One of the things mompreneurs struggle with is saying, “No.” It’s never enough to just say it — we feel the need to explain (in great detail), to justify (with a plausible cover story), to apologize (so as to not hurt anyone’s feelings). Even when the request is an absurd imposition, requiring an unreasonable commitment of resources on our part, we STILL try to avoid hurting the other person’s feelings by coming up with reasons why.
Repeat after me, “No.”
Say it again, “No!”
Now with a little more oomph, “NO!”
There is no need for anything else. You don’t owe the asker anything more than that as a response. Just say, “No” and leave it at that! If you must, you can try the more polite version, “No, I’m sorry” or “Unfortunately, I have to say no” or whatever your grandmother taught you was the right way to politely refuse. But nothing more than that is necessary. And definitely nothing that implies you wish you could.
Don’t fall into the trap of thinking that you need to justify your reasons for saying, “No.” As the title says, no is a complete sentence. If you don’t have the time, don’t want to do it, or don’t think it’s a good fit, just say, “No.” You have the right to refuse for no other reason than it’s Thursday. Rambling on and on in an attempt to justify yourself only gives the other person an opportunity to negotiate a “Yes” by finding ways around your objections. If you mean no, just say it and be done with it.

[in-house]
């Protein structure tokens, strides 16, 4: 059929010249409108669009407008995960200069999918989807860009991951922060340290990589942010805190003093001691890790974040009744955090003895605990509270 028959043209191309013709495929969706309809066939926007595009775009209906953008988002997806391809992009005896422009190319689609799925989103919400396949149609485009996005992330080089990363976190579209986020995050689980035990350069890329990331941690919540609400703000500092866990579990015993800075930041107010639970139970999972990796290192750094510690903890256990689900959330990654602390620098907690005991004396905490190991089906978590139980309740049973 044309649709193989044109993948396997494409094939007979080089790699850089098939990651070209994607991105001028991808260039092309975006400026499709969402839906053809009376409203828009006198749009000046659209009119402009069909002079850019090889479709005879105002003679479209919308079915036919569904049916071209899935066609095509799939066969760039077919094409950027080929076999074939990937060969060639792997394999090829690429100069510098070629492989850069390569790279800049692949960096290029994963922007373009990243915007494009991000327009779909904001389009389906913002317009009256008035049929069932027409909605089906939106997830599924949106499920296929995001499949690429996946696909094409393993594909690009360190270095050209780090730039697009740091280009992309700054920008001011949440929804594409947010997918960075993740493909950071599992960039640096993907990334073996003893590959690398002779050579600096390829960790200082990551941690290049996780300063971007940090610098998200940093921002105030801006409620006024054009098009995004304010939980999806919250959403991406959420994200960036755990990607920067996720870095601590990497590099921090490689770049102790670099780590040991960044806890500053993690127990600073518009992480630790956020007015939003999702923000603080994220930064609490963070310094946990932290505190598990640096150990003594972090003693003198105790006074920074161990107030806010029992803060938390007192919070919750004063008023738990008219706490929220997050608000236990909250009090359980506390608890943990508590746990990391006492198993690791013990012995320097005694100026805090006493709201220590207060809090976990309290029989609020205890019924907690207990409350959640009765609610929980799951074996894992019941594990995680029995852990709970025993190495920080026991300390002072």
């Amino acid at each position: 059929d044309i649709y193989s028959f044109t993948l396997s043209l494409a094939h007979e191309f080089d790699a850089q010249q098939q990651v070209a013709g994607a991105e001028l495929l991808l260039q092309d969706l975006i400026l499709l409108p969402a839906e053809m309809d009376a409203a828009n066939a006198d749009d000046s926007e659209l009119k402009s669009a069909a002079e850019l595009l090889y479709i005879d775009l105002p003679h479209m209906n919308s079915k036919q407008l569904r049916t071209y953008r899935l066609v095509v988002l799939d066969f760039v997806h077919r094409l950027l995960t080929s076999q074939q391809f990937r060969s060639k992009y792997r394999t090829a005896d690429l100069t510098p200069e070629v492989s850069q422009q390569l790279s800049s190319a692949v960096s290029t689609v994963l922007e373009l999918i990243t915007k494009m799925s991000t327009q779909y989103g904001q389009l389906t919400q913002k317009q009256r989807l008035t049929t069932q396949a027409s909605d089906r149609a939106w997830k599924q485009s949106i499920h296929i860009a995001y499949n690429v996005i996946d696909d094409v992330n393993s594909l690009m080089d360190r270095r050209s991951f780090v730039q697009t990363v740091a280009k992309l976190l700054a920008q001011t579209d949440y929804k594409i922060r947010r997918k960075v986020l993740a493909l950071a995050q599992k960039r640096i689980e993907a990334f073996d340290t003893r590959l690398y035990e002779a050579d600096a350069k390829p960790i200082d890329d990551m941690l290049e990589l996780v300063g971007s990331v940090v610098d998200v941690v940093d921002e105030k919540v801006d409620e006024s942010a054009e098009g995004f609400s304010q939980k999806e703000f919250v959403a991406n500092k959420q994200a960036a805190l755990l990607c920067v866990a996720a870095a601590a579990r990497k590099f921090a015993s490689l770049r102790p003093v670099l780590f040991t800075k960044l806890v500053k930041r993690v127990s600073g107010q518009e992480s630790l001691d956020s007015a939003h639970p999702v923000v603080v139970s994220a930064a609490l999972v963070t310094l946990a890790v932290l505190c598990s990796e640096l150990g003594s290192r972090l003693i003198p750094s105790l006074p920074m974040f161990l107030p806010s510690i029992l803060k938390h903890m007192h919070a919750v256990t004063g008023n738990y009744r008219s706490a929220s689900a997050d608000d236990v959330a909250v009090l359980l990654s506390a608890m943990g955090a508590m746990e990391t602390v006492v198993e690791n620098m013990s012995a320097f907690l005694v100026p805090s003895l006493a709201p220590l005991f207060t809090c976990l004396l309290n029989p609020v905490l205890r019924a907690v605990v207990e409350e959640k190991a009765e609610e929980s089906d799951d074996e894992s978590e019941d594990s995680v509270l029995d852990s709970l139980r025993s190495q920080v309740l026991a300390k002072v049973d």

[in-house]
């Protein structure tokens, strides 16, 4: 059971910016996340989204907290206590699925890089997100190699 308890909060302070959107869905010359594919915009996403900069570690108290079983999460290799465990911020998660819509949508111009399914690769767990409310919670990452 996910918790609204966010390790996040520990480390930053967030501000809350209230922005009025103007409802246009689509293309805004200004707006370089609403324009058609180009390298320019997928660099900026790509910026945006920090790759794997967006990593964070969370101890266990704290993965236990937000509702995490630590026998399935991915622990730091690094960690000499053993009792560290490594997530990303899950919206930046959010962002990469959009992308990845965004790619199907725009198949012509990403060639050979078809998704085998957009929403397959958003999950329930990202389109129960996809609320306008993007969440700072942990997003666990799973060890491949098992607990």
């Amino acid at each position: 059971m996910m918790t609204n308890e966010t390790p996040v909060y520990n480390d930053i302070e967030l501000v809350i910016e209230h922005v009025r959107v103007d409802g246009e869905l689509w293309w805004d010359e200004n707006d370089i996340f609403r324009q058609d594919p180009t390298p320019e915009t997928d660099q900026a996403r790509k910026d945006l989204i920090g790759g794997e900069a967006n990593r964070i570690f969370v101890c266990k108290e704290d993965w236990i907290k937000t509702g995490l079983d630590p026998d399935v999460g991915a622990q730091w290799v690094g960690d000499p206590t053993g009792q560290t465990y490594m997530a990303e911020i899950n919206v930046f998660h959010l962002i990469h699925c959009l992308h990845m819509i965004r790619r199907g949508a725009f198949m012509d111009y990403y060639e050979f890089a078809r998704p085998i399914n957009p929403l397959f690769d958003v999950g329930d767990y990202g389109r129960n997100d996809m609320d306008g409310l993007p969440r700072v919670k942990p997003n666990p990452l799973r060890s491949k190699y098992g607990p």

Enforce your boundaries by making it impossible for others to work around them by simply being unavailable. Turn off your cell phone (or even better, don’t give it out to people who you don’t want to have 24/7 access to you), and stop checking email and social media threads during your downtime. That being said, do manage expectations by giving people fair warning so they won’t be disappointed at not reaching you.
And STOP making exceptions to your own rules. If you say you don’t do last-minute projects or rush requests, then don’t do them…EVER. It’s hard for people to learn to respect your rules when you never stick to them yourself. As much as we say these are our boundaries, they are what we make them through action. Even the small things, like answering email or responding to voicemails over the weekend, teaches others our expectations.